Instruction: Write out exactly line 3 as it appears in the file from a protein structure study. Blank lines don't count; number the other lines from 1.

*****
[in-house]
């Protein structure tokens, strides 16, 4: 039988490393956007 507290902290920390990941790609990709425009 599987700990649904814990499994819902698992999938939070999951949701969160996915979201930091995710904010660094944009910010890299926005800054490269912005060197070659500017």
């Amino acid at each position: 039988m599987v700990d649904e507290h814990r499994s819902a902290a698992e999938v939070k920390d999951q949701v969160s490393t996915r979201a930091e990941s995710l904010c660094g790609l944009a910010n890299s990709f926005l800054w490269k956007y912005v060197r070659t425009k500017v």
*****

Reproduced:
């Amino acid at each position: 039988m599987v700990d649904e507290h814990r499994s819902a902290a698992e999938v939070k920390d999951q949701v969160s490393t996915r979201a930091e990941s995710l904010c660094g790609l944009a910010n890299s990709f926005l800054w490269k956007y912005v060197r070659t425009k500017v």